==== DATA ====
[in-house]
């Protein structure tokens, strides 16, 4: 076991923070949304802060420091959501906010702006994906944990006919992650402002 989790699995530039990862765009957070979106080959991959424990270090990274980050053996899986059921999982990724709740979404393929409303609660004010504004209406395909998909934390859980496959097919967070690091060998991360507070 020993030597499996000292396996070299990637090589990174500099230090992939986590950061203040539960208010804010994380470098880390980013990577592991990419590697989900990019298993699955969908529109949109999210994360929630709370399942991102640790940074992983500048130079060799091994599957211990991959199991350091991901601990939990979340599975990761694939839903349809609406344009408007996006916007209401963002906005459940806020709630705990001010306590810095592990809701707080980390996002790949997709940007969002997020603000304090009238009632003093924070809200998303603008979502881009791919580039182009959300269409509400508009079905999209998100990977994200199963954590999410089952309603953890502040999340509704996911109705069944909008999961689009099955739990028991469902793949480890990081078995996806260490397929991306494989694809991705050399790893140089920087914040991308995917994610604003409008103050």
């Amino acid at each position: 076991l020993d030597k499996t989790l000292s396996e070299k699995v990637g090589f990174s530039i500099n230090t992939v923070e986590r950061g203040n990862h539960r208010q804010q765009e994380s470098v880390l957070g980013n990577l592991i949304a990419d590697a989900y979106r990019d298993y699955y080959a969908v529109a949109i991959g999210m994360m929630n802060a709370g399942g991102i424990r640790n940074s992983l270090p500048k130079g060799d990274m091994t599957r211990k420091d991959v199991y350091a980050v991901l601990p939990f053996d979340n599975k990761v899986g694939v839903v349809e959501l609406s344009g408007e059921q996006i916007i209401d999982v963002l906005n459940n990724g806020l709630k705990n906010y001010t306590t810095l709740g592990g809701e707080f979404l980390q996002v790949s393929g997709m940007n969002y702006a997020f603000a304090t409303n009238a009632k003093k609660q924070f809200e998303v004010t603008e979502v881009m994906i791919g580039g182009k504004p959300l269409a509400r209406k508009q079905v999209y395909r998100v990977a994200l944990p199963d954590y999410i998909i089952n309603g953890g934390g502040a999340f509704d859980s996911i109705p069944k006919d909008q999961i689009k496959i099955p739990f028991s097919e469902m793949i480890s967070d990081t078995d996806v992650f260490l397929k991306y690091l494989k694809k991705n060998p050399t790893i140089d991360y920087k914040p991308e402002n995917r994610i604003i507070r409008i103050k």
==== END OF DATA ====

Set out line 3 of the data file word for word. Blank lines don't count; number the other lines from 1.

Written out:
């Amino acid at each position: 076991l020993d030597k499996t989790l000292s396996e070299k699995v990637g090589f990174s530039i500099n230090t992939v923070e986590r950061g203040n990862h539960r208010q804010q765009e994380s470098v880390l957070g980013n990577l592991i949304a990419d590697a989900y979106r990019d298993y699955y080959a969908v529109a949109i991959g999210m994360m929630n802060a709370g399942g991102i424990r640790n940074s992983l270090p500048k130079g060799d990274m091994t599957r211990k420091d991959v199991y350091a980050v991901l601990p939990f053996d979340n599975k990761v899986g694939v839903v349809e959501l609406s344009g408007e059921q996006i916007i209401d999982v963002l906005n459940n990724g806020l709630k705990n906010y001010t306590t810095l709740g592990g809701e707080f979404l980390q996002v790949s393929g997709m940007n969002y702006a997020f603000a304090t409303n009238a009632k003093k609660q924070f809200e998303v004010t603008e979502v881009m994906i791919g580039g182009k504004p959300l269409a509400r209406k508009q079905v999209y395909r998100v990977a994200l944990p199963d954590y999410i998909i089952n309603g953890g934390g502040a999340f509704d859980s996911i109705p069944k006919d909008q999961i689009k496959i099955p739990f028991s097919e469902m793949i480890s967070d990081t078995d996806v992650f260490l397929k991306y690091l494989k694809k991705n060998p050399t790893i140089d991360y920087k914040p991308e402002n995917r994610i604003i507070r409008i103050k």